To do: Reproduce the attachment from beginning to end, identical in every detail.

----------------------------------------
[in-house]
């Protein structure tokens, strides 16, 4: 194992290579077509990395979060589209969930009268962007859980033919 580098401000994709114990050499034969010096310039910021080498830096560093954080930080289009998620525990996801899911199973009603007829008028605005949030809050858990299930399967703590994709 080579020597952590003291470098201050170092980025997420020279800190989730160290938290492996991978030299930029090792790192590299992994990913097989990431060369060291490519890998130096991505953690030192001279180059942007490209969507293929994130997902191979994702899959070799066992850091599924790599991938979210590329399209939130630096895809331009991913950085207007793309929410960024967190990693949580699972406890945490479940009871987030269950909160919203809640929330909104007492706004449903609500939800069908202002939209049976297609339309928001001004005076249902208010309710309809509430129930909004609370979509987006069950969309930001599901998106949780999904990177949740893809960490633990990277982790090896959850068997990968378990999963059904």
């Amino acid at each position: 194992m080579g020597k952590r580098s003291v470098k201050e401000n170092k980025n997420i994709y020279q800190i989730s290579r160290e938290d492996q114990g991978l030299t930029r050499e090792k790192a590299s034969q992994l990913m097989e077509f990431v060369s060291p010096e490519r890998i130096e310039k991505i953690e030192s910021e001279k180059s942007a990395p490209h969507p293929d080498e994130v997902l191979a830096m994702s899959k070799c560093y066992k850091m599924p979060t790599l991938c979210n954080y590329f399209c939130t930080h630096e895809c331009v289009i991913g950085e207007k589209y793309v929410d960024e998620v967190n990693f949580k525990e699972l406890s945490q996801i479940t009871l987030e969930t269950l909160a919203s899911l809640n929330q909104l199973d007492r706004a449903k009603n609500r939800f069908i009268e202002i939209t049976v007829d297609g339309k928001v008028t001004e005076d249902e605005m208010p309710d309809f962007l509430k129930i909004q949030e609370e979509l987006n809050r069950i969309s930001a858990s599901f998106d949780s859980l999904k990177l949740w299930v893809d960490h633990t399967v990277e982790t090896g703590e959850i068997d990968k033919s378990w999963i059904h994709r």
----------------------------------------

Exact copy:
[in-house]
């Protein structure tokens, strides 16, 4: 194992290579077509990395979060589209969930009268962007859980033919 580098401000994709114990050499034969010096310039910021080498830096560093954080930080289009998620525990996801899911199973009603007829008028605005949030809050858990299930399967703590994709 080579020597952590003291470098201050170092980025997420020279800190989730160290938290492996991978030299930029090792790192590299992994990913097989990431060369060291490519890998130096991505953690030192001279180059942007490209969507293929994130997902191979994702899959070799066992850091599924790599991938979210590329399209939130630096895809331009991913950085207007793309929410960024967190990693949580699972406890945490479940009871987030269950909160919203809640929330909104007492706004449903609500939800069908202002939209049976297609339309928001001004005076249902208010309710309809509430129930909004609370979509987006069950969309930001599901998106949780999904990177949740893809960490633990990277982790090896959850068997990968378990999963059904």
């Amino acid at each position: 194992m080579g020597k952590r580098s003291v470098k201050e401000n170092k980025n997420i994709y020279q800190i989730s290579r160290e938290d492996q114990g991978l030299t930029r050499e090792k790192a590299s034969q992994l990913m097989e077509f990431v060369s060291p010096e490519r890998i130096e310039k991505i953690e030192s910021e001279k180059s942007a990395p490209h969507p293929d080498e994130v997902l191979a830096m994702s899959k070799c560093y066992k850091m599924p979060t790599l991938c979210n954080y590329f399209c939130t930080h630096e895809c331009v289009i991913g950085e207007k589209y793309v929410d960024e998620v967190n990693f949580k525990e699972l406890s945490q996801i479940t009871l987030e969930t269950l909160a919203s899911l809640n929330q909104l199973d007492r706004a449903k009603n609500r939800f069908i009268e202002i939209t049976v007829d297609g339309k928001v008028t001004e005076d249902e605005m208010p309710d309809f962007l509430k129930i909004q949030e609370e979509l987006n809050r069950i969309s930001a858990s599901f998106d949780s859980l999904k990177l949740w299930v893809d960490h633990t399967v990277e982790t090896g703590e959850i068997d990968k033919s378990w999963i059904h994709r």